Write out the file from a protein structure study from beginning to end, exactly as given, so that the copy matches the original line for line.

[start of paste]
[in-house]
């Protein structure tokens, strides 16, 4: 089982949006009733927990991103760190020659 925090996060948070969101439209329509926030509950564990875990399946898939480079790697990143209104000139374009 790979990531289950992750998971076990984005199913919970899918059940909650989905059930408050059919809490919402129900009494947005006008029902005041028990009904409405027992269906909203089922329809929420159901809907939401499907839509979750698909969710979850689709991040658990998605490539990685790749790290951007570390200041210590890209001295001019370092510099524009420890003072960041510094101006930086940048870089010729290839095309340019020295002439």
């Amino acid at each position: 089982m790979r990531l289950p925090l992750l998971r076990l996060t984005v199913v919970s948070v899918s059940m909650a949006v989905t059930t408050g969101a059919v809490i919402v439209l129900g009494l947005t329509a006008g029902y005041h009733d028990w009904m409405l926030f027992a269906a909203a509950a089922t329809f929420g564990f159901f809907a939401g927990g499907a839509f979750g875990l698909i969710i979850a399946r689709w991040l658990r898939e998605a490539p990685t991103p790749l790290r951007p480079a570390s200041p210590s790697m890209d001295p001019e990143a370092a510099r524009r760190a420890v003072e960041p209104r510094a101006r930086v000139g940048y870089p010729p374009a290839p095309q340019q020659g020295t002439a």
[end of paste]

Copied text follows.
[in-house]
């Protein structure tokens, strides 16, 4: 089982949006009733927990991103760190020659 925090996060948070969101439209329509926030509950564990875990399946898939480079790697990143209104000139374009 790979990531289950992750998971076990984005199913919970899918059940909650989905059930408050059919809490919402129900009494947005006008029902005041028990009904409405027992269906909203089922329809929420159901809907939401499907839509979750698909969710979850689709991040658990998605490539990685790749790290951007570390200041210590890209001295001019370092510099524009420890003072960041510094101006930086940048870089010729290839095309340019020295002439």
């Amino acid at each position: 089982m790979r990531l289950p925090l992750l998971r076990l996060t984005v199913v919970s948070v899918s059940m909650a949006v989905t059930t408050g969101a059919v809490i919402v439209l129900g009494l947005t329509a006008g029902y005041h009733d028990w009904m409405l926030f027992a269906a909203a509950a089922t329809f929420g564990f159901f809907a939401g927990g499907a839509f979750g875990l698909i969710i979850a399946r689709w991040l658990r898939e998605a490539p990685t991103p790749l790290r951007p480079a570390s200041p210590s790697m890209d001295p001019e990143a370092a510099r524009r760190a420890v003072e960041p209104r510094a101006r930086v000139g940048y870089p010729p374009a290839p095309q340019q020659g020295t002439a």